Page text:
The podcast This American Life has an episode inspired by this book. You may want to read the book first though, because the podcast includes a quote which I think will have more impact if you read all that's leading up to it.

The BookDepository

Monday, October 04, 2010

Monday Amusements: The Book Edition

Over on this second's obsession, I, somewhere between regularly and occasionally, post a Monday round-up of relevant links, and it struck me a couple of months ago that I could do the same thing here. I've finally got around to it, hurray!

Isn't this bookplate awesome? It was made by Michel Fingesten (1884 - 1943) for Gianni Mantero, and you can see more from the same artist at A Journey Round My Skull.

How do you feel about bookplates? Although I did like being able to write my name on the This book belongs to... pages of books I had as a kid, I don't think I could bring myself to stick a bookplate into a book now. However, I could happily put them on or inside the front cover of notebooks. If you like them, draw! pilgrim has provided some bright, modern bookplates to download for this post at Frecklewonder (via How About Orange). Alternatively, Design*Sponge has a tutorial and printable bookplates of a more intricate and old-fashioned, slightly macabre style.

I usually find it partly horrifying and partly hilarious when a general news website or paper publishes anything about teen/YA literature. You know the articles. The writer has read no more than three, maybe five, YA books published in the last decade, and has decided to write an opinion piece about how bad they thought they all were, lamenting the 'fact' that nothing decent is being written for that age group. Twilight's feminist backlash has a terrible title, implying that all the books recommended were written as a response to The Saga (as I've taken to calling it) when I'm sure none of them actually were. But it does have interesting suggestions. Don't read the comments though, they'll make you want to hit things.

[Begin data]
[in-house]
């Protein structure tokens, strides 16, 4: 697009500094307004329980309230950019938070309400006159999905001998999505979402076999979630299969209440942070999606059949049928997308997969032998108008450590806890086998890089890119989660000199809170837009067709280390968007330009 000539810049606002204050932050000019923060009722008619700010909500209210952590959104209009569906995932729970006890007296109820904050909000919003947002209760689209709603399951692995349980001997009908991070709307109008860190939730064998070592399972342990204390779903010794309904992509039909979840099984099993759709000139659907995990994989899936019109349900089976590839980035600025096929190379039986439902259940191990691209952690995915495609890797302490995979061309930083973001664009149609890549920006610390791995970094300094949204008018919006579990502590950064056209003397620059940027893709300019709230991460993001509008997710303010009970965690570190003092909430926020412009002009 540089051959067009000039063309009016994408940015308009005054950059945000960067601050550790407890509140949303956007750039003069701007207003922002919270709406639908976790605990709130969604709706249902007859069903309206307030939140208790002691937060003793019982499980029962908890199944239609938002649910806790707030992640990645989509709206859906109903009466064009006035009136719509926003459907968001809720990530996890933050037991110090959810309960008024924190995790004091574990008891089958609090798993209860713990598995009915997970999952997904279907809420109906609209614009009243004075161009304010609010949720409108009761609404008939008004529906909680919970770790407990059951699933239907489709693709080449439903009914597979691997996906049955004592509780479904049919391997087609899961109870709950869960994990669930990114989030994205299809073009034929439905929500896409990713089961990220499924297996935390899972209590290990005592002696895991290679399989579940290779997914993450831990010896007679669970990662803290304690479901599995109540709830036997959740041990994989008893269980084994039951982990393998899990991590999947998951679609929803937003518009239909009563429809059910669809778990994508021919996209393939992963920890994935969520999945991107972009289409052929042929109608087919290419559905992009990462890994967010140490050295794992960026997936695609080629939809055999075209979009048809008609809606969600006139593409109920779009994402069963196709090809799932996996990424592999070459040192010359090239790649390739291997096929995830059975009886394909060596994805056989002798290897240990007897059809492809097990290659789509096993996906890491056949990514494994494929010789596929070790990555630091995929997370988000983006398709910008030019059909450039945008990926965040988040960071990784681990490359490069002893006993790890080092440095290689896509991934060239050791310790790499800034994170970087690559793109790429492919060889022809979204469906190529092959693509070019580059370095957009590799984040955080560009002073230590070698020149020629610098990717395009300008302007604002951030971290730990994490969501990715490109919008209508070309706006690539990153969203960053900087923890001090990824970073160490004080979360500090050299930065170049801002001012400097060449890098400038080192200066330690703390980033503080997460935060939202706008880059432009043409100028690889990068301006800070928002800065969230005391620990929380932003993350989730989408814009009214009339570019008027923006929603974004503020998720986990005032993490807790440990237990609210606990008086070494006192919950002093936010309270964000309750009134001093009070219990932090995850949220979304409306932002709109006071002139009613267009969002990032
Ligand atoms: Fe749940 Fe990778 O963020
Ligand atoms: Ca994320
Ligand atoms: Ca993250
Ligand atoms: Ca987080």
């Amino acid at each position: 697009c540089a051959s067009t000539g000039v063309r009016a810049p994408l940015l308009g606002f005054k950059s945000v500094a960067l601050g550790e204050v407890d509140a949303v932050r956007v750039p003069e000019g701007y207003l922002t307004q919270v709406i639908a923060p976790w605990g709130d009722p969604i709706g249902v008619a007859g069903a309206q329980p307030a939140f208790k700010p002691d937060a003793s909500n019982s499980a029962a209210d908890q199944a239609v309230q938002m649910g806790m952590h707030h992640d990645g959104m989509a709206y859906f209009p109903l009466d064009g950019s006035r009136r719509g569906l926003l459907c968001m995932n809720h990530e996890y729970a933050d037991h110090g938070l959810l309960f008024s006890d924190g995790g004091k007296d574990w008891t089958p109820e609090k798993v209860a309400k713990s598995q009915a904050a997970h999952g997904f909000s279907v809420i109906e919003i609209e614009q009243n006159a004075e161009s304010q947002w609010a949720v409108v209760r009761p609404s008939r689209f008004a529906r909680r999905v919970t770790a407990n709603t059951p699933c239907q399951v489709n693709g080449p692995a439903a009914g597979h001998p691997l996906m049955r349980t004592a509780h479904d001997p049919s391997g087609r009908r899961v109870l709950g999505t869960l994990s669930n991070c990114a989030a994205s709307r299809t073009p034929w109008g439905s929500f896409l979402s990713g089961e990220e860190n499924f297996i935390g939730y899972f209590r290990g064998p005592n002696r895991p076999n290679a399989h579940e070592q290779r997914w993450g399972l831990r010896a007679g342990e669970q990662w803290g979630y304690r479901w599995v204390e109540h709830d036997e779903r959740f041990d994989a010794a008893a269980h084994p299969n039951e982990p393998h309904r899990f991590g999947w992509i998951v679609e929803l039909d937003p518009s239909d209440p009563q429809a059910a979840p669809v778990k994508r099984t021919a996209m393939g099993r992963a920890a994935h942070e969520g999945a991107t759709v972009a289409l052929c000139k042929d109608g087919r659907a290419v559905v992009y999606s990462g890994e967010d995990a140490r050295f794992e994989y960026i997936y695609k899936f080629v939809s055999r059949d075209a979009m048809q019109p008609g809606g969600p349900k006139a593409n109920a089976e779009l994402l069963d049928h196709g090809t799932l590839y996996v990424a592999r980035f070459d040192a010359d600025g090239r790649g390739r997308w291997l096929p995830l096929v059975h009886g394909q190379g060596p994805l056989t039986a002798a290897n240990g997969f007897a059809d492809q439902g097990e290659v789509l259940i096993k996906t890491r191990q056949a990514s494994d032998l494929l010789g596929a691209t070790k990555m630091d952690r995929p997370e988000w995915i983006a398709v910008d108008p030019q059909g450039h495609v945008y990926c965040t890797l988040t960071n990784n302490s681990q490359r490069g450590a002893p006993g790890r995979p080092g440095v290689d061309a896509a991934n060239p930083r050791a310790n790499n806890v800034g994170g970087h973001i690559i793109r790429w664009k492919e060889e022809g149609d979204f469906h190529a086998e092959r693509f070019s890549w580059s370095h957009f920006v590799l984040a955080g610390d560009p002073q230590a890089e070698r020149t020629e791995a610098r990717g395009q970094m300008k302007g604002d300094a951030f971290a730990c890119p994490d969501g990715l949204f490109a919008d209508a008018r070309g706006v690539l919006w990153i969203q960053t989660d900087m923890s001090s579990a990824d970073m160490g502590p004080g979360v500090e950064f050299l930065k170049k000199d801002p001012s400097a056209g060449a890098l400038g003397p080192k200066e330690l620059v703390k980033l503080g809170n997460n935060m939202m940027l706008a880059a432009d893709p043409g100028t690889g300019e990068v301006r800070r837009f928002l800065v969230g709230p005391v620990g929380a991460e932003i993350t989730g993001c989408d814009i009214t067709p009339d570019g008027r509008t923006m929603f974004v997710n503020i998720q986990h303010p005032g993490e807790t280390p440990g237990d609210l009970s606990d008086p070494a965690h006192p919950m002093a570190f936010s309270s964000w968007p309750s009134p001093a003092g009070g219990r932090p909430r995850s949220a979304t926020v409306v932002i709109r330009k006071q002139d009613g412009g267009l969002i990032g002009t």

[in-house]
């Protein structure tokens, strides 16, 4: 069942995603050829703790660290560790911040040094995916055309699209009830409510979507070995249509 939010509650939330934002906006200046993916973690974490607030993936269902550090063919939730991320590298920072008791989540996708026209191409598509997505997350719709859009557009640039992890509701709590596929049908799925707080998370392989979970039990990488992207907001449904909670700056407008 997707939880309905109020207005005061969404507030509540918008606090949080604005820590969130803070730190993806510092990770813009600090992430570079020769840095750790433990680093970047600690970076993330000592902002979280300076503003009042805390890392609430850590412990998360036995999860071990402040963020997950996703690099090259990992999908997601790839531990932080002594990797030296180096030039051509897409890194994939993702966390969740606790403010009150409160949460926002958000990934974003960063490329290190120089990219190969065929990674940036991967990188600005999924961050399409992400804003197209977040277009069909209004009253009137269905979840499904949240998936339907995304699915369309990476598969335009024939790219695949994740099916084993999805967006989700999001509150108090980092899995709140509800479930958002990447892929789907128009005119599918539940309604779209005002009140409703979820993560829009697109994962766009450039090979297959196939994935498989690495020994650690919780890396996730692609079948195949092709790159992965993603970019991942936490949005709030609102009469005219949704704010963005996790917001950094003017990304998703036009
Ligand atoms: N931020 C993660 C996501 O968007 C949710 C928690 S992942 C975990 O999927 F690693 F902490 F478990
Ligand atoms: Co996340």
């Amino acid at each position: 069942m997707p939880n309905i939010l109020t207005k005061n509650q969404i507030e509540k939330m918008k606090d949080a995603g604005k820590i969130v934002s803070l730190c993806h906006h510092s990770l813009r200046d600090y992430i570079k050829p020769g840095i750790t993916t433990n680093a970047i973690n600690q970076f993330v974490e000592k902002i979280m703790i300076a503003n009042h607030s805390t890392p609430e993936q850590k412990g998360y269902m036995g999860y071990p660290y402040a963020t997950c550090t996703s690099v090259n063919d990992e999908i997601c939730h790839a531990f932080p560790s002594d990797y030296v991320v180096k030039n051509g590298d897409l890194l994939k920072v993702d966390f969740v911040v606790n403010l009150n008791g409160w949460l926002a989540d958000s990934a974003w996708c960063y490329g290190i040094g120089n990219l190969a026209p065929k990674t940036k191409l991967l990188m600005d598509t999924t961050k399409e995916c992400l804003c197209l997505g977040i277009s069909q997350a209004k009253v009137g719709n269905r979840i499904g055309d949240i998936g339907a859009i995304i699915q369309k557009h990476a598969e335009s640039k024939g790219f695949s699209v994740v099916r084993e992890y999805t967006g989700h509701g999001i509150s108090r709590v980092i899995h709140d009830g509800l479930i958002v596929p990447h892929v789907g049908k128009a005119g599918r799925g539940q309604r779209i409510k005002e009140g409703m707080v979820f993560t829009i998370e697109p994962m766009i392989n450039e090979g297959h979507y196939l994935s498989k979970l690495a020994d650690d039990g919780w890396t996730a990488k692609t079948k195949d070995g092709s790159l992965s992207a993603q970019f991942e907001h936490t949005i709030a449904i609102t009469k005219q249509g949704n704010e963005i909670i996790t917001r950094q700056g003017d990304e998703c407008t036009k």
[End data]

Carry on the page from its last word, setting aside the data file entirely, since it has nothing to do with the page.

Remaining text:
If you like reading about great historical women, enter the f word's competition to win a free online subscription to HerStoria magazine. All you have to do is leave a comment about your favourite under-recognised woman in history, but hurry, the contest closes tomorrow!

Bored of plain MDF bookshelves? WebUrbanist suggests 15 (More!) Unusually Brilliant Book Shelving Systems. I like the multi-functional shelf.

If apostrophe misuse really frustrates you, open the video for The Apostrophe Song in a tab, then look at something else whilst you listen.

Having gone to see Andrea Levy speak whilst at university, I really enjoyed this interview at Words Unlimited.

Finally, the national children's charity Bullying UK faces closure due to a funding crisis. Their website describes many easy, low-cost ways to help them.